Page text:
Herbert Henry Booth
Herbert Booth was the son of William Booth, founder of the Salvation Army, and was as charismatic a figure as his father but also wilful and independent. In September 1896 he arrived in Australia as the new Salvation Army Commandant for Australasia, and swiftly saw that the new moving pictures could be added to the already existing lantern slide projections of the Army's Limelight Department (run by Joseph Perry) to reinforce the Army's message and to serve as a valuable source of funds. Film projections were gradually introduced into Perry's programmes throughout 1897, and following his first tentative experiments at shooting films of his own, the Salvation Army went into film production seriously in 1898. A glass-walled studio was constructed in Melbourne for the taking of films and life-model slides. The first Army films were exhibited in February 1898, but these were only a prelude to a major accompaniment to Booth's social work lecture, premiered at the Sydney Town Hall, 11 July 1898. Known first as The Commandant's Limelight Lecture, then as The Salvation Army's Social Work in Australasia, it was most commonly known as Social Salvation. The two and a half hour show, as it evolved to become in the years that it toured, eventually comprised 275 lantern slides, twenty-five one minute films shot by Perry with a Lumière Cinématographe, hymns, scriptural readings and instrumental solos. Individual stories featured throughout, in slide and film form, showing how people who had fallen astray were rescued by the Salvation Army. Films of slum dwellings were employed to challenge the audience to rise to the problems faced, a radical use of the new invention which until then had been seen by most as a passing diversion.
Social Salvation led the way to a second production, Soldiers of the Cross. Sometimes mistakenly described as the world's first feature film, this was another 'multi-media' presentation of songs, slides, films and scripture on the theme of Christian martyrdom. The impetus was the Limelight Department's earlier successful presentation of the Lumière passion play films, La Vie et la Passion de Jésus-Christ (1897), filmed by Georges Hatot. Booth wrote out his lecture, with descriptions of the slides and films necessary, and a cast of 150 (recruited entirely from Army members) acted out the scenes. However, much of Soldiers of the Cross employed material reused from earlier exhibitions, including some of the Hatot films. Those films made by the Army were directed by Booth and photographed by Perry during 1899-1900 and the premiere took place 13 September 1900 at Melbourne Town Hall. The show lasted just over two hours, three-quarters of which was occupied by lantern slides, interspersed with fifteen ninety-second films. Further film scenes were added as the production toured and the Limelight Department acquired Warwick Bioscope cameras and projectors with greater film capacity in 1901. Booth delivered the lecture for the debut presentation, but illness meant that he gave only one further presentation in 1900. A tour was relaunched in 1901, but Booth's ill health and souring relations with the Salvation Army's command in London, which he felt to be autocratic and restrictive, led to his request to leave his post and a somewhat infrequent exhibition schedule for Soldiers of the Cross, despite much popular acclaim. Booth left for Western Australia in September 1901, taking Soldiers of the Cross for its final Australian tour, and in February 1902 resigned completely from the Salvation Army. Booth and his family left for San Francisco in August, with the Army shattered at the departure of its founder's son and one of its most brilliant representatives. Booth continued to tour as a lecturer throughout the United States, still giving his Soldiers of the Cross lecture. He toured Europe, South Africa and Canada, and returned with it to Australia in 1919-20, by which time the film inserts had been dropped. He died from heart disease in New York, 25 September 1926.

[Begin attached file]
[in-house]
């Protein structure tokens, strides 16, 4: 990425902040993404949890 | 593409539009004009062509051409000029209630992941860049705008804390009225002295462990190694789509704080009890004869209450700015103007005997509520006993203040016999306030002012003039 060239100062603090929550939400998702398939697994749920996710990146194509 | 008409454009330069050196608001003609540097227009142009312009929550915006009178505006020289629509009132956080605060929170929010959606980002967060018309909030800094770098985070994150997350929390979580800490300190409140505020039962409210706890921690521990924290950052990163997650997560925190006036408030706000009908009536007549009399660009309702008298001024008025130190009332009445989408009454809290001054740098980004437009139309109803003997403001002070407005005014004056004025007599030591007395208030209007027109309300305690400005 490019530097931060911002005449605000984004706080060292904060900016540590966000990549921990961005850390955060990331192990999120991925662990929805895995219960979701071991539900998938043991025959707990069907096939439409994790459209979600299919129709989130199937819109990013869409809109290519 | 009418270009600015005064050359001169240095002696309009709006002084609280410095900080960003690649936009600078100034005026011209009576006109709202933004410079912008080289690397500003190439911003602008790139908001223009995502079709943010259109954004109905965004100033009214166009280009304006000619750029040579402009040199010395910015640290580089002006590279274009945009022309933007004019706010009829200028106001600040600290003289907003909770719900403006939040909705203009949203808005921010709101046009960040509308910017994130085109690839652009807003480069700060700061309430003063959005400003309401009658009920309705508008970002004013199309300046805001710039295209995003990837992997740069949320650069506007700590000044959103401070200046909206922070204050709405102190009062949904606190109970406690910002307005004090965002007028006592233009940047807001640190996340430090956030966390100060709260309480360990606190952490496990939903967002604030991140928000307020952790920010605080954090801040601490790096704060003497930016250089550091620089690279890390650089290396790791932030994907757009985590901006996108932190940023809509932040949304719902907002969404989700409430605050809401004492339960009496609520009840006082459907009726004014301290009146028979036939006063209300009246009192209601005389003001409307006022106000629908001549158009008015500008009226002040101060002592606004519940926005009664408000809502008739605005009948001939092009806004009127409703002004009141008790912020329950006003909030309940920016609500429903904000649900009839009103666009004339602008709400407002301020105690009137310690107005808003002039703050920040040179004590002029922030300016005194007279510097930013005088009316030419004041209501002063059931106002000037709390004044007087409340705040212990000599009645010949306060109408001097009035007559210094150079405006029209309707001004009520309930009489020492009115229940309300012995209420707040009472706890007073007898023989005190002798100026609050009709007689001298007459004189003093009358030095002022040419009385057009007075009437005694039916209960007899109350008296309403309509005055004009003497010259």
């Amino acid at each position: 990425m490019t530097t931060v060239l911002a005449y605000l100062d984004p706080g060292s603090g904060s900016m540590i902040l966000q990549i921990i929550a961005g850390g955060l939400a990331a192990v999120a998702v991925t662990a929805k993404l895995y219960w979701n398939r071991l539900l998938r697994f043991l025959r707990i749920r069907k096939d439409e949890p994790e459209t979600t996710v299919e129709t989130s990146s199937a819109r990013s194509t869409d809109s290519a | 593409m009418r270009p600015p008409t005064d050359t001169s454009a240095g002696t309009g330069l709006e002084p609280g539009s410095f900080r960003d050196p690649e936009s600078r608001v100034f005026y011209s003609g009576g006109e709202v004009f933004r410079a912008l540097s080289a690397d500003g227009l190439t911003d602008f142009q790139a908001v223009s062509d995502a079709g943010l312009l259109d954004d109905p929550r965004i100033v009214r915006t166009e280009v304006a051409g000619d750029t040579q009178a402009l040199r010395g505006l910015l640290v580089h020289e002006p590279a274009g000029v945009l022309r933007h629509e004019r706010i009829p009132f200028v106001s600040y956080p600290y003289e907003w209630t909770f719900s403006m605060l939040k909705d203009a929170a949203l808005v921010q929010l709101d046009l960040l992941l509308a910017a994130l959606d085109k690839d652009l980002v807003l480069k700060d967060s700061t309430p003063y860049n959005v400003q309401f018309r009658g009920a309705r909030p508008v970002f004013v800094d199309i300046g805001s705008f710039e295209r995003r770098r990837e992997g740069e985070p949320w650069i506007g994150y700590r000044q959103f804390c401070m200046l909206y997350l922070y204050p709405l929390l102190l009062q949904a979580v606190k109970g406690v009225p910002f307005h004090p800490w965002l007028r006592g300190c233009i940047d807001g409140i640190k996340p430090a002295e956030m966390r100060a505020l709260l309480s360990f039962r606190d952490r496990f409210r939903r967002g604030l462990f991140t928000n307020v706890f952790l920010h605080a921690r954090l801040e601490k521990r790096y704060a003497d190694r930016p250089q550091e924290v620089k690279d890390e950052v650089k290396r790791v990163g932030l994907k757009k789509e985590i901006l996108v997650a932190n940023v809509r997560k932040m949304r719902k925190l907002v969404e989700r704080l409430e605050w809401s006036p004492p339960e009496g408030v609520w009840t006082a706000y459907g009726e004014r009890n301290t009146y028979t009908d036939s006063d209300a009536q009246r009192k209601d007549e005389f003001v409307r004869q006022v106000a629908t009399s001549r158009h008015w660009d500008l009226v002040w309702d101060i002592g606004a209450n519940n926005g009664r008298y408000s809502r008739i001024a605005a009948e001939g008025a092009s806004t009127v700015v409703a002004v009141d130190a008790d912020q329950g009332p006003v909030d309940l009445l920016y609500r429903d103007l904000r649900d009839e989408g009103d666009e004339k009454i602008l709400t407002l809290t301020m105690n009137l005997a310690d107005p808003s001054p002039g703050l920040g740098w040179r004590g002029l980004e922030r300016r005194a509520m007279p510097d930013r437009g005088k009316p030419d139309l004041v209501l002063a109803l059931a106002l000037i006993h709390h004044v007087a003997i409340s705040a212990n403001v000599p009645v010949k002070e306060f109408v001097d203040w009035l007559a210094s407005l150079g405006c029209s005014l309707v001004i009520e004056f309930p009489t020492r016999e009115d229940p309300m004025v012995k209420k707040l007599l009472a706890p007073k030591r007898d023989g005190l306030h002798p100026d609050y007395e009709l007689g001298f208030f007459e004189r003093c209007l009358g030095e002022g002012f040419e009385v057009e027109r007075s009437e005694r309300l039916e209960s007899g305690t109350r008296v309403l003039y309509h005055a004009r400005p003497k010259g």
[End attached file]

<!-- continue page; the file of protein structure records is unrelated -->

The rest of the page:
Chris Long / Luke McKernan